At UnityPoint Health, people are what is most important, which is why we are focusing on employee morale and emotional well-being as one of the pillars of our organization’s new five-year strategic plan. We know our workforce has experienced trauma and difficult times during the past few years, which is why we place utmost importance on our emotional recovery.
Our team members matter — not only to our patients and to their colleagues, but they also matter to their communities, their families and most importantly, themselves. We want to help them show up and be present in all these areas of their lives, because that is when inspiration happens.
On this point, I do feel like we are on the right track. We have received positive feedback from team members during one of our recent team member engagement surveys, which affirms our commitment to supporting our team members and cultivating an environment they want to work in.
Which is more important to your organization — mission, core values or vision?
At UnityPoint Health, our values are highly influential in how we approach our mission. To me, our values drive our behaviors and in turn, our collective behaviors comprise our culture. My firm belief is that you cannot be successful on mission, vision or strategy if you don’t have the right values and accompanying culture. Our values reflect one word: FOCUS, which stands for fostering unity, owning the moment, championing excellence, UnityPoint Health and seizing opportunities.
What is one characteristic that you believe every leader should possess?
It goes without saying that you must have integrity to be a leader. Morally corrupt leaders will lead to corrupt and soon failed organizations. The need to have integrity is a given, so beyond that I would say that leaders need to have humility. They need to put others ahead of themselves and look at themselves as a servant to their mission and those that bring the mission to life; patients, families, board members, volunteers, providers and team members.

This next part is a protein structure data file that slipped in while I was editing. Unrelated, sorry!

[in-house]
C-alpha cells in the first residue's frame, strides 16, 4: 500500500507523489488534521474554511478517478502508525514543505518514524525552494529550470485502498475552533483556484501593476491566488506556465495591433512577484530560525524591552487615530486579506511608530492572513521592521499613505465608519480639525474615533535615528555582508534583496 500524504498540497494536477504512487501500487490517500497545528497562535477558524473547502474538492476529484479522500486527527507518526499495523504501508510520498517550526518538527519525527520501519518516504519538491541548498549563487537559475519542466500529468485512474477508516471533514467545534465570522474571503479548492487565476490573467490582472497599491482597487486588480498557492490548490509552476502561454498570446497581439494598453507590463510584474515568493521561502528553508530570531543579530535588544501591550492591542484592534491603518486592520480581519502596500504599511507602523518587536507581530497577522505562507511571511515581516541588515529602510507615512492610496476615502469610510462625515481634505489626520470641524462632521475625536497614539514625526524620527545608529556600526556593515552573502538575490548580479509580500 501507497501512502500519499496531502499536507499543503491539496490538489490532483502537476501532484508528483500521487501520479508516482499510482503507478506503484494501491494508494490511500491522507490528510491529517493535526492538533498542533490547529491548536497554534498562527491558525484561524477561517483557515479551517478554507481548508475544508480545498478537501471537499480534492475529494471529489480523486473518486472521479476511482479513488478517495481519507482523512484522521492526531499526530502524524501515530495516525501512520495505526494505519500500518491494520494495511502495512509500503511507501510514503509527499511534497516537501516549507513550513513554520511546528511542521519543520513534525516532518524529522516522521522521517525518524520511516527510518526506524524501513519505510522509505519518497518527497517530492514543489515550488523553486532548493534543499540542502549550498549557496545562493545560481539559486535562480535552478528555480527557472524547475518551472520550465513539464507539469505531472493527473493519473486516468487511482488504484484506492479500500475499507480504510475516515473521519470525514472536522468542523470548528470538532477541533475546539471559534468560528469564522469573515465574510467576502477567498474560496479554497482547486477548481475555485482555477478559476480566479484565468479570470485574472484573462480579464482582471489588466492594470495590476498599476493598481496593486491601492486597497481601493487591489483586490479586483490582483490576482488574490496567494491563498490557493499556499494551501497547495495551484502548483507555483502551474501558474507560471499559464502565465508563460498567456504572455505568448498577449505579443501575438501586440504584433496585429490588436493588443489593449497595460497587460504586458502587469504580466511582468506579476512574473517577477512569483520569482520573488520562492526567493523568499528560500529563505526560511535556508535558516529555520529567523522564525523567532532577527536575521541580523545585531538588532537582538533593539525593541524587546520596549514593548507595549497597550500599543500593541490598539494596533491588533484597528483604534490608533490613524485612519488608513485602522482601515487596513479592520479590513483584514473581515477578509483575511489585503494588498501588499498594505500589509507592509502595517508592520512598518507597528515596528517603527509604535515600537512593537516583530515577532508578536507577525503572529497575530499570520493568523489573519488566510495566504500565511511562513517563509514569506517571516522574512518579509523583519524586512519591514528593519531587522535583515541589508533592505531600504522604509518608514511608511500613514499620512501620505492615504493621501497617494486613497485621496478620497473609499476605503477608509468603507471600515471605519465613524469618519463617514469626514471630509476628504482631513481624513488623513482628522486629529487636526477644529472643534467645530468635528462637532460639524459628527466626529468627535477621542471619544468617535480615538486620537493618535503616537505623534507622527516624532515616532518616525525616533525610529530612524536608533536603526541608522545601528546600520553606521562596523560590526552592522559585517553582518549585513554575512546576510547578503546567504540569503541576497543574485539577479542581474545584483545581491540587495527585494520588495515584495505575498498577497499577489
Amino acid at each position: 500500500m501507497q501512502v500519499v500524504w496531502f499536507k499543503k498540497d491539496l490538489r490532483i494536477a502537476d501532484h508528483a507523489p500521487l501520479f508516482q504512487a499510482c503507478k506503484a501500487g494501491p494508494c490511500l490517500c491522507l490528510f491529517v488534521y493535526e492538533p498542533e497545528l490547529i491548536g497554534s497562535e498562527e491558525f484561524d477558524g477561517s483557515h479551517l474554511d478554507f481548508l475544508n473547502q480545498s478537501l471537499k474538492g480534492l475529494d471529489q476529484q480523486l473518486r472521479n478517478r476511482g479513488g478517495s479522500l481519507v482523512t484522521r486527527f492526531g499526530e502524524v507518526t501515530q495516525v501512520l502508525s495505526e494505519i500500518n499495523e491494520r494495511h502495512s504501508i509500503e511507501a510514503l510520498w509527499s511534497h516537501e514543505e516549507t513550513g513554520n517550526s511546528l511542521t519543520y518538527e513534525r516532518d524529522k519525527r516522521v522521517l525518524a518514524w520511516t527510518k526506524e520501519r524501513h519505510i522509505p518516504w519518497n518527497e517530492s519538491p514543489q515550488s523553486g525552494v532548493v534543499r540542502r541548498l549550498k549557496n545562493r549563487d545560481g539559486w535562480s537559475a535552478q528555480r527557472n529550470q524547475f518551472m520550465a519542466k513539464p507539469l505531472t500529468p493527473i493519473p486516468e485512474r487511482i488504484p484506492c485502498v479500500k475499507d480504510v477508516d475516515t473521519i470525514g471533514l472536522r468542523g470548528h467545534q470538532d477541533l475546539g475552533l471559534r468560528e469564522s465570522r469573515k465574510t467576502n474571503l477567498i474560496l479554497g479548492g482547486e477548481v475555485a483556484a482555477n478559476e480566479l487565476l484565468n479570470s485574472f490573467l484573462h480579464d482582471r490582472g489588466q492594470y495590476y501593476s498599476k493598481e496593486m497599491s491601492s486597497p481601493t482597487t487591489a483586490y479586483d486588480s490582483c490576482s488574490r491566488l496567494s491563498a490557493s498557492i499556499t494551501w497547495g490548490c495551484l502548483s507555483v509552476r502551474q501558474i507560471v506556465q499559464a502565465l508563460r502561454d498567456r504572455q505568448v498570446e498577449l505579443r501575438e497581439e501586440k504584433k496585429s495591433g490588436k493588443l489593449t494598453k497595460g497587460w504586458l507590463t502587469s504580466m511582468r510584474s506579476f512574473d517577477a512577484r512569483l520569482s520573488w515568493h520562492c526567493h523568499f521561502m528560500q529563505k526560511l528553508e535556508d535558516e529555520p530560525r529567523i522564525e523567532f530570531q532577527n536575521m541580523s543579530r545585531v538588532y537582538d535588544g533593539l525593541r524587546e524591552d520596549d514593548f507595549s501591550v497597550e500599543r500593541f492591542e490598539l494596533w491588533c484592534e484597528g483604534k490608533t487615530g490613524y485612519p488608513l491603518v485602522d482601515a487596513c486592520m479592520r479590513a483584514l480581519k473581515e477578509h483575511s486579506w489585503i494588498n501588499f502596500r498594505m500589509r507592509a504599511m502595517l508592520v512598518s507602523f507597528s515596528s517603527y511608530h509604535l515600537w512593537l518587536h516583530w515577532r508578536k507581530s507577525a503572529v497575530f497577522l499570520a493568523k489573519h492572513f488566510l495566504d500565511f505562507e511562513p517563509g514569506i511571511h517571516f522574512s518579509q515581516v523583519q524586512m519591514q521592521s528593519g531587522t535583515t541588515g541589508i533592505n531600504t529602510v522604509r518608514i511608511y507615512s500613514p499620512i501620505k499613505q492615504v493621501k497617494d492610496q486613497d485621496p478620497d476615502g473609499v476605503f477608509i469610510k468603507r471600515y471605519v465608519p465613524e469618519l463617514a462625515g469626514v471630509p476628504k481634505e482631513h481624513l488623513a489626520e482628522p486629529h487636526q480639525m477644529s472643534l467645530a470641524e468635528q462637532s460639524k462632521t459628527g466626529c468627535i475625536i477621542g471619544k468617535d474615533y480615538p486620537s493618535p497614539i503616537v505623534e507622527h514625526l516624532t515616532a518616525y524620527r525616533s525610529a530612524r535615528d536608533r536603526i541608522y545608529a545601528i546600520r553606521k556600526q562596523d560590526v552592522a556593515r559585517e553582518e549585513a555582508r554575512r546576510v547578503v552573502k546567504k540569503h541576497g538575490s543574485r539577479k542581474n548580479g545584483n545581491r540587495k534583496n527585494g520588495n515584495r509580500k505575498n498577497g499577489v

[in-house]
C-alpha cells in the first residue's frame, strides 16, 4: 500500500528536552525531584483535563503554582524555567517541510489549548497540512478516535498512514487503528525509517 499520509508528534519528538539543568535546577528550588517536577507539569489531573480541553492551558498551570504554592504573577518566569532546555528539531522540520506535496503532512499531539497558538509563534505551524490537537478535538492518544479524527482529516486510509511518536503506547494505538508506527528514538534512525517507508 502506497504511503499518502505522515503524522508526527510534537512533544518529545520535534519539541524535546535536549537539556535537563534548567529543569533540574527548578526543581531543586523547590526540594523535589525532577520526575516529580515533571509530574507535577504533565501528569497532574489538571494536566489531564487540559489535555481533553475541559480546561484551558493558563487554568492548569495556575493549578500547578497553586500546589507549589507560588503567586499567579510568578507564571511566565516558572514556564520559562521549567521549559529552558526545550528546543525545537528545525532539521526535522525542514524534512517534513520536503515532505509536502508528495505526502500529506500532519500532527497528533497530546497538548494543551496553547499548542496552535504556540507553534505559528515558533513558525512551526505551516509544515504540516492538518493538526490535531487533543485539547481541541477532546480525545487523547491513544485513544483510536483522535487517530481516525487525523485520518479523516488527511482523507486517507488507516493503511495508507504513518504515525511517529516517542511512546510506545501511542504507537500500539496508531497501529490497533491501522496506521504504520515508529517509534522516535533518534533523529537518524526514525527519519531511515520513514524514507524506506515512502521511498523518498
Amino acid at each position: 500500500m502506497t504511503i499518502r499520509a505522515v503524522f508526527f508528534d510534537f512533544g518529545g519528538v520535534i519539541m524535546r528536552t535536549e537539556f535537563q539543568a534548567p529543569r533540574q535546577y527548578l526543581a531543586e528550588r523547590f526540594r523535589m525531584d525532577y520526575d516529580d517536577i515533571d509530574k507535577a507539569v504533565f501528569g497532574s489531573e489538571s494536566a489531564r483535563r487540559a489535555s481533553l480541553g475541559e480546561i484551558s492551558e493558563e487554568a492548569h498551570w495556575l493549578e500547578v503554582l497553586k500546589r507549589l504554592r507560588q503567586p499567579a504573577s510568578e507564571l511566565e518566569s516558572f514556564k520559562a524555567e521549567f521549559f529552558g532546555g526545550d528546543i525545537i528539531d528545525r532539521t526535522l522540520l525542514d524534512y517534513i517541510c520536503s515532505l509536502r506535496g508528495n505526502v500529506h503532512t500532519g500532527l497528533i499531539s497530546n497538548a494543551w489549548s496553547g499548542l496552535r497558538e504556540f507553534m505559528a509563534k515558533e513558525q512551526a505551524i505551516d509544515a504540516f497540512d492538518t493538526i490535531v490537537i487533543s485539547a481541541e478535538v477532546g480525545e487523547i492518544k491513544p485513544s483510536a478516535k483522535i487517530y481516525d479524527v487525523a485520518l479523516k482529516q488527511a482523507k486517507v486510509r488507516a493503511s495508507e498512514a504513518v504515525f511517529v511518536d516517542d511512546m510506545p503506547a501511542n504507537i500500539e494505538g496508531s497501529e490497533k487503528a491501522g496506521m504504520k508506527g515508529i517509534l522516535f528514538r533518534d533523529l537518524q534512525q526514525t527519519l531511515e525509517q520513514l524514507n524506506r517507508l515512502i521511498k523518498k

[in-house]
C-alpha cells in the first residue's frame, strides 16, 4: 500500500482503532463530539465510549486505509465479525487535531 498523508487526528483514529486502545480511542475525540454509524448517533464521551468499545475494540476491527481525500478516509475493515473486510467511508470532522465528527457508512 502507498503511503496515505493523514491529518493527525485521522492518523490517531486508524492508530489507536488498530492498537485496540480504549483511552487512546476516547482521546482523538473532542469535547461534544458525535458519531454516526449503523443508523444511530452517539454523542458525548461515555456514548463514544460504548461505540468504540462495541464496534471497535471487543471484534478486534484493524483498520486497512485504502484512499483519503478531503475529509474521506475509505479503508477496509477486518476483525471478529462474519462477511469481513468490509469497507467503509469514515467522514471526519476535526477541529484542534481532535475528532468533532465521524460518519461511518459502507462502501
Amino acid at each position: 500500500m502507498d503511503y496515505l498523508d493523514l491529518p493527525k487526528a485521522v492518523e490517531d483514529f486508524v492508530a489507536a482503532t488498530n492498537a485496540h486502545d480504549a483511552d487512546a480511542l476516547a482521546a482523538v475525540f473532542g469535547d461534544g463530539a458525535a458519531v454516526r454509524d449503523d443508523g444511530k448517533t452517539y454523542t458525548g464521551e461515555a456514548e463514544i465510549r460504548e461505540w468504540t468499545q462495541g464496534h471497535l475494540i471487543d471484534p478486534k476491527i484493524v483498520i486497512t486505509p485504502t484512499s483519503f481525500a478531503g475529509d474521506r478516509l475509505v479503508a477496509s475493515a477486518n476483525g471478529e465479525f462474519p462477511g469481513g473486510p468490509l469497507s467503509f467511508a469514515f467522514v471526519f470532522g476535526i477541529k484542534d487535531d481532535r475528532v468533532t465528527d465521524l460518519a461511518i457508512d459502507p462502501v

What advice do you have for future leaders?
In the first year of my career, I was gifted James Autry’s book, “Love and Profit; the Art of Caring Leadership,” by my first boss and mentor.
It dives deep into the leadership philosophy that proper and effective leadership involves authentically caring for people, not just manipulating them or treating them like a cog in a machine.
Emotional Intelligence (EQ) is just as, if not more, important than IQ. My advice would be to first understand what EQ truly is, then assess yourself from this perspective. Should you learn that you have various deficits, EQ related skills CAN in fact be learned, developed and applied to the benefit of those you lead. At the same time, I would recommend leveraging your EQ strengths to the benefit of your approach and mission as well.
What lessons can leaders take away from the current pandemic?
On this topic I could write a book. A lesson that we have learned here is that no matter how hard it gets, if you focus on your purpose and center yourself around this, you can get through anything.
Throughout this pandemic our team has had two choices: We could either pull together or we could fall apart. We collectively pull together each and every day because we share a common and critical purpose that serves to improve, and quite literally, save lives. By allowing that thought to be a guide for how we approach trials and tribulations, personally and professionally, we are better enabled to overcome challenging times.
What are two or three of the best things about being a leader?
1. You have the privilege to be a part of something greater than oneself. To experience a sense of purpose and belonging.
2. You have the opportunity to make a positive contribution in the lives of others that rely upon you and your organization either as a team member or patient.
3. You have the honor of being handed the sacred baton to ensure your organization’s mission carries forward, while endeavoring to leave it better than you found it.